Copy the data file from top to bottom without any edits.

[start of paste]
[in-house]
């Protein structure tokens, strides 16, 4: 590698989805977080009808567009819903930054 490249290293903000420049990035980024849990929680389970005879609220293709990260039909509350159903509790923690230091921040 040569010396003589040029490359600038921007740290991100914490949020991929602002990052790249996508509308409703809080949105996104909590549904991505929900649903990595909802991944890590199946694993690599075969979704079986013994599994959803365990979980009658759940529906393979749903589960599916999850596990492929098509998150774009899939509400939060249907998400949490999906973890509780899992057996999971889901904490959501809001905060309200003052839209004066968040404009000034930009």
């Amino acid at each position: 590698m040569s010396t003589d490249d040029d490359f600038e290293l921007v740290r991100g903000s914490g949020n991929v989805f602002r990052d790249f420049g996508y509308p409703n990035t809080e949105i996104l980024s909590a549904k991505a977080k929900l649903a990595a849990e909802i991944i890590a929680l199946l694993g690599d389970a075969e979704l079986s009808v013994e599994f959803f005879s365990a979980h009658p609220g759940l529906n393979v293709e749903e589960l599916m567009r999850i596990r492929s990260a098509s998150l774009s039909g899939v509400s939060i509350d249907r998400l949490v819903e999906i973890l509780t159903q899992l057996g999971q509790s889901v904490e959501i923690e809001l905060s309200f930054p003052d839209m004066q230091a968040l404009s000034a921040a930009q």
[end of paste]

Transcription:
[in-house]
């Protein structure tokens, strides 16, 4: 590698989805977080009808567009819903930054 490249290293903000420049990035980024849990929680389970005879609220293709990260039909509350159903509790923690230091921040 040569010396003589040029490359600038921007740290991100914490949020991929602002990052790249996508509308409703809080949105996104909590549904991505929900649903990595909802991944890590199946694993690599075969979704079986013994599994959803365990979980009658759940529906393979749903589960599916999850596990492929098509998150774009899939509400939060249907998400949490999906973890509780899992057996999971889901904490959501809001905060309200003052839209004066968040404009000034930009």
């Amino acid at each position: 590698m040569s010396t003589d490249d040029d490359f600038e290293l921007v740290r991100g903000s914490g949020n991929v989805f602002r990052d790249f420049g996508y509308p409703n990035t809080e949105i996104l980024s909590a549904k991505a977080k929900l649903a990595a849990e909802i991944i890590a929680l199946l694993g690599d389970a075969e979704l079986s009808v013994e599994f959803f005879s365990a979980h009658p609220g759940l529906n393979v293709e749903e589960l599916m567009r999850i596990r492929s990260a098509s998150l774009s039909g899939v509400s939060i509350d249907r998400l949490v819903e999906i973890l509780t159903q899992l057996g999971q509790s889901v904490e959501i923690e809001l905060s309200f930054p003052d839209m004066q230091a968040l404009s000034a921040a930009q």